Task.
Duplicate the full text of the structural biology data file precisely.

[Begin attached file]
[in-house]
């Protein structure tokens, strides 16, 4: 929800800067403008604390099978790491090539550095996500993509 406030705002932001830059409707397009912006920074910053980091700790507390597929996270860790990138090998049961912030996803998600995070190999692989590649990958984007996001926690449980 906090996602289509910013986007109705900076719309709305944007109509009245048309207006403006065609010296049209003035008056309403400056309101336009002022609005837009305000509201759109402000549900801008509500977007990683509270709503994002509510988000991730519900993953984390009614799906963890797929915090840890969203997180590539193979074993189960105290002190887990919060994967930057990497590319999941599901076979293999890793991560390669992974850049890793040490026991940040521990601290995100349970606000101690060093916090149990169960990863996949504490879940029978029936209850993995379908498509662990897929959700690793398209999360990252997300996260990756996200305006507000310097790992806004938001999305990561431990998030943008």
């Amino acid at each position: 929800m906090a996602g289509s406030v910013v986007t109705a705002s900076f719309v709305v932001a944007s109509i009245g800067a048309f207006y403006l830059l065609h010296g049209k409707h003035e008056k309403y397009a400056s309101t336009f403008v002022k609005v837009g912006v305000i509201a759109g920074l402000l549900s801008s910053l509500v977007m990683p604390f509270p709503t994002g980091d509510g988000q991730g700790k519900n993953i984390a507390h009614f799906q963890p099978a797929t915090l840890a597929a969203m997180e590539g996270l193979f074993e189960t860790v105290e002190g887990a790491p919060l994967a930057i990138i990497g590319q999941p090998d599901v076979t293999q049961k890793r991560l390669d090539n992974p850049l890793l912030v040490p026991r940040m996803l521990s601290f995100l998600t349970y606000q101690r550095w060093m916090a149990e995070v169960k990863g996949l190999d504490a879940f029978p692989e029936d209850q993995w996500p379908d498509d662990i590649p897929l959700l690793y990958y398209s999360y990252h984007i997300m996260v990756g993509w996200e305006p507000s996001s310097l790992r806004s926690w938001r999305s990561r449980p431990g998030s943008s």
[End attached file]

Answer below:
[in-house]
């Protein structure tokens, strides 16, 4: 929800800067403008604390099978790491090539550095996500993509 406030705002932001830059409707397009912006920074910053980091700790507390597929996270860790990138090998049961912030996803998600995070190999692989590649990958984007996001926690449980 906090996602289509910013986007109705900076719309709305944007109509009245048309207006403006065609010296049209003035008056309403400056309101336009002022609005837009305000509201759109402000549900801008509500977007990683509270709503994002509510988000991730519900993953984390009614799906963890797929915090840890969203997180590539193979074993189960105290002190887990919060994967930057990497590319999941599901076979293999890793991560390669992974850049890793040490026991940040521990601290995100349970606000101690060093916090149990169960990863996949504490879940029978029936209850993995379908498509662990897929959700690793398209999360990252997300996260990756996200305006507000310097790992806004938001999305990561431990998030943008």
């Amino acid at each position: 929800m906090a996602g289509s406030v910013v986007t109705a705002s900076f719309v709305v932001a944007s109509i009245g800067a048309f207006y403006l830059l065609h010296g049209k409707h003035e008056k309403y397009a400056s309101t336009f403008v002022k609005v837009g912006v305000i509201a759109g920074l402000l549900s801008s910053l509500v977007m990683p604390f509270p709503t994002g980091d509510g988000q991730g700790k519900n993953i984390a507390h009614f799906q963890p099978a797929t915090l840890a597929a969203m997180e590539g996270l193979f074993e189960t860790v105290e002190g887990a790491p919060l994967a930057i990138i990497g590319q999941p090998d599901v076979t293999q049961k890793r991560l390669d090539n992974p850049l890793l912030v040490p026991r940040m996803l521990s601290f995100l998600t349970y606000q101690r550095w060093m916090a149990e995070v169960k990863g996949l190999d504490a879940f029978p692989e029936d209850q993995w996500p379908d498509d662990i590649p897929l959700l690793y990958y398209s999360y990252h984007i997300m996260v990756g993509w996200e305006p507000s996001s310097l790992r806004s926690w938001r999305s990561r449980p431990g998030s943008s």